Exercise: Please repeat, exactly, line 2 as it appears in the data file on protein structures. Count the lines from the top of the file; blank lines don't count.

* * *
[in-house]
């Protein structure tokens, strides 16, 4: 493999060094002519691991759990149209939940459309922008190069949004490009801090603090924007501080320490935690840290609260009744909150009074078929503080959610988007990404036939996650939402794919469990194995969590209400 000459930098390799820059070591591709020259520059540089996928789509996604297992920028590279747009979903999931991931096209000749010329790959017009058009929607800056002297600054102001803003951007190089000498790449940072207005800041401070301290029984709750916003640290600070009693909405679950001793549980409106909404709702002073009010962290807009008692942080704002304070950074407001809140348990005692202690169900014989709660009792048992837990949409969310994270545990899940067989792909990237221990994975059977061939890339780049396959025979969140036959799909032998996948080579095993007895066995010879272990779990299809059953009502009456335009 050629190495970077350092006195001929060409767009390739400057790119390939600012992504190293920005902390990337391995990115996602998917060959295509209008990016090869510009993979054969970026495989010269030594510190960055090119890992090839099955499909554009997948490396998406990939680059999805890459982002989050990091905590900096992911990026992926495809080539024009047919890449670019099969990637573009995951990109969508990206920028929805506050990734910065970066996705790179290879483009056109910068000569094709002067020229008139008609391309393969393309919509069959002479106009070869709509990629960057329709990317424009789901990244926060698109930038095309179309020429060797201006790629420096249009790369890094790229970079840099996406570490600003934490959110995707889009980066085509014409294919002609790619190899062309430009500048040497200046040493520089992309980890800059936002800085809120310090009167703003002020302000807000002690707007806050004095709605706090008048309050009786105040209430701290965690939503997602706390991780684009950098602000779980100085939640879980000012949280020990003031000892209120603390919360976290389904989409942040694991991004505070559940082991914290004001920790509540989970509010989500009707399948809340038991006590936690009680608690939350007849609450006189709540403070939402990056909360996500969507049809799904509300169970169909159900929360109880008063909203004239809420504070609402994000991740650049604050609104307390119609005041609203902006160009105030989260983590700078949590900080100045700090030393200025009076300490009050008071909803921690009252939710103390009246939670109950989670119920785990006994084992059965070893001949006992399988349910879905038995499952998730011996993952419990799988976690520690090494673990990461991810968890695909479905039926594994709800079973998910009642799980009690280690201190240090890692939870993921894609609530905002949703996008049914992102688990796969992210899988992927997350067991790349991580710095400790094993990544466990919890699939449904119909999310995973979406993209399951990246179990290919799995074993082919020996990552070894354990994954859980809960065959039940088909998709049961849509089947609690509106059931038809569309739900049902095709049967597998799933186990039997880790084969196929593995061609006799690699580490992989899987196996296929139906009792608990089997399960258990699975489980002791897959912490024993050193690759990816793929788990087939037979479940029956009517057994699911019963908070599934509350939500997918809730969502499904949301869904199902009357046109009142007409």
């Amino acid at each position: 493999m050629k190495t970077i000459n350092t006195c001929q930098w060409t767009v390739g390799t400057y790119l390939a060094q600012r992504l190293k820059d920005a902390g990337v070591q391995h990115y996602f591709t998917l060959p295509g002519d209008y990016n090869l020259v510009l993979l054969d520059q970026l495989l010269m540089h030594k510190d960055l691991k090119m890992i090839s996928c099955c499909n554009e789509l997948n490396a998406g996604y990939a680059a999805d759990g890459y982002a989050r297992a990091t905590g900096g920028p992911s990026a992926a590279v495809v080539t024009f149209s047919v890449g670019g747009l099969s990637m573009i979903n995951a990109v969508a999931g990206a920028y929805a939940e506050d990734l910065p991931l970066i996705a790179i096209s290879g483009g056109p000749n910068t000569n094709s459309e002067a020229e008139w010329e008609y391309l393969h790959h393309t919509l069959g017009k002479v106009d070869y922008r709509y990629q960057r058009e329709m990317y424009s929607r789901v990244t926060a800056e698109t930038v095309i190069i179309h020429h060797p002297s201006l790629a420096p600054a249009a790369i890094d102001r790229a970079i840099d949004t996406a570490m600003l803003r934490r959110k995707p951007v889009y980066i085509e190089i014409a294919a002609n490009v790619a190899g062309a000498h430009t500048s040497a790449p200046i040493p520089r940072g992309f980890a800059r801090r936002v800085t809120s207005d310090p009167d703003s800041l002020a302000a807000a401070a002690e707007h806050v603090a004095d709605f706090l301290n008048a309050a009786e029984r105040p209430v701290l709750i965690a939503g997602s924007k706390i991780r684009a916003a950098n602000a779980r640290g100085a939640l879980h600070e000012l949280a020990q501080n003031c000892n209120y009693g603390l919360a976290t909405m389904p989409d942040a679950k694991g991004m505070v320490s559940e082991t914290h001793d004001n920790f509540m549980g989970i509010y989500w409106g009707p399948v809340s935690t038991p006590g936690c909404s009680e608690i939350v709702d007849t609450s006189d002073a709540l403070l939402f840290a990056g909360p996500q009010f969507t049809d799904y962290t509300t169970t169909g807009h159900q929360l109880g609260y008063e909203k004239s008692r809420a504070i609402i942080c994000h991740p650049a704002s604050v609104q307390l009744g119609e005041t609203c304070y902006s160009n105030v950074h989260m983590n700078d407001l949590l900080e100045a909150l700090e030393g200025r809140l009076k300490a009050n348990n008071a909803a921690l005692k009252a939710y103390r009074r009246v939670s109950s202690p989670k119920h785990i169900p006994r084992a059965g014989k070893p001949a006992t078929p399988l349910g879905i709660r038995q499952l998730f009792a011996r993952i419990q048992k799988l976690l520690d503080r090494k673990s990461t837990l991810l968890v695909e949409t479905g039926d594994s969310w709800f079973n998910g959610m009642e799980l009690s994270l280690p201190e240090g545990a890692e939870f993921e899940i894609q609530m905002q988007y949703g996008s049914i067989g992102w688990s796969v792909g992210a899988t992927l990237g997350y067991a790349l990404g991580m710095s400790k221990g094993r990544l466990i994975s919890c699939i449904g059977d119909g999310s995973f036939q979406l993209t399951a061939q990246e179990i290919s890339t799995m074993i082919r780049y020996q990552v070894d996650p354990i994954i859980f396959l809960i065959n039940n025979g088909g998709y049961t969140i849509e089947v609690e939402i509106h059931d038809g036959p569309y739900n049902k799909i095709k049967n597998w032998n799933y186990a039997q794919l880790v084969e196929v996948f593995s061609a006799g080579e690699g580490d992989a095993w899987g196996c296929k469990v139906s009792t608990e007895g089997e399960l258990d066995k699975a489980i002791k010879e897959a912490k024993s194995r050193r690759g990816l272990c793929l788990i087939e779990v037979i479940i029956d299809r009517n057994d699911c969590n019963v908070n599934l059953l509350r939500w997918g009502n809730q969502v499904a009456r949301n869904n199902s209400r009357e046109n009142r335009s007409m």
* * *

């Protein structure tokens, strides 16, 4: 493999060094002519691991759990149209939940459309922008190069949004490009801090603090924007501080320490935690840290609260009744909150009074078929503080959610988007990404036939996650939402794919469990194995969590209400 000459930098390799820059070591591709020259520059540089996928789509996604297992920028590279747009979903999931991931096209000749010329790959017009058009929607800056002297600054102001803003951007190089000498790449940072207005800041401070301290029984709750916003640290600070009693909405679950001793549980409106909404709702002073009010962290807009008692942080704002304070950074407001809140348990005692202690169900014989709660009792048992837990949409969310994270545990899940067989792909990237221990994975059977061939890339780049396959025979969140036959799909032998996948080579095993007895066995010879272990779990299809059953009502009456335009 050629190495970077350092006195001929060409767009390739400057790119390939600012992504190293920005902390990337391995990115996602998917060959295509209008990016090869510009993979054969970026495989010269030594510190960055090119890992090839099955499909554009997948490396998406990939680059999805890459982002989050990091905590900096992911990026992926495809080539024009047919890449670019099969990637573009995951990109969508990206920028929805506050990734910065970066996705790179290879483009056109910068000569094709002067020229008139008609391309393969393309919509069959002479106009070869709509990629960057329709990317424009789901990244926060698109930038095309179309020429060797201006790629420096249009790369890094790229970079840099996406570490600003934490959110995707889009980066085509014409294919002609790619190899062309430009500048040497200046040493520089992309980890800059936002800085809120310090009167703003002020302000807000002690707007806050004095709605706090008048309050009786105040209430701290965690939503997602706390991780684009950098602000779980100085939640879980000012949280020990003031000892209120603390919360976290389904989409942040694991991004505070559940082991914290004001920790509540989970509010989500009707399948809340038991006590936690009680608690939350007849609450006189709540403070939402990056909360996500969507049809799904509300169970169909159900929360109880008063909203004239809420504070609402994000991740650049604050609104307390119609005041609203902006160009105030989260983590700078949590900080100045700090030393200025009076300490009050008071909803921690009252939710103390009246939670109950989670119920785990006994084992059965070893001949006992399988349910879905038995499952998730011996993952419990799988976690520690090494673990990461991810968890695909479905039926594994709800079973998910009642799980009690280690201190240090890692939870993921894609609530905002949703996008049914992102688990796969992210899988992927997350067991790349991580710095400790094993990544466990919890699939449904119909999310995973979406993209399951990246179990290919799995074993082919020996990552070894354990994954859980809960065959039940088909998709049961849509089947609690509106059931038809569309739900049902095709049967597998799933186990039997880790084969196929593995061609006799690699580490992989899987196996296929139906009792608990089997399960258990699975489980002791897959912490024993050193690759990816793929788990087939037979479940029956009517057994699911019963908070599934509350939500997918809730969502499904949301869904199902009357046109009142007409």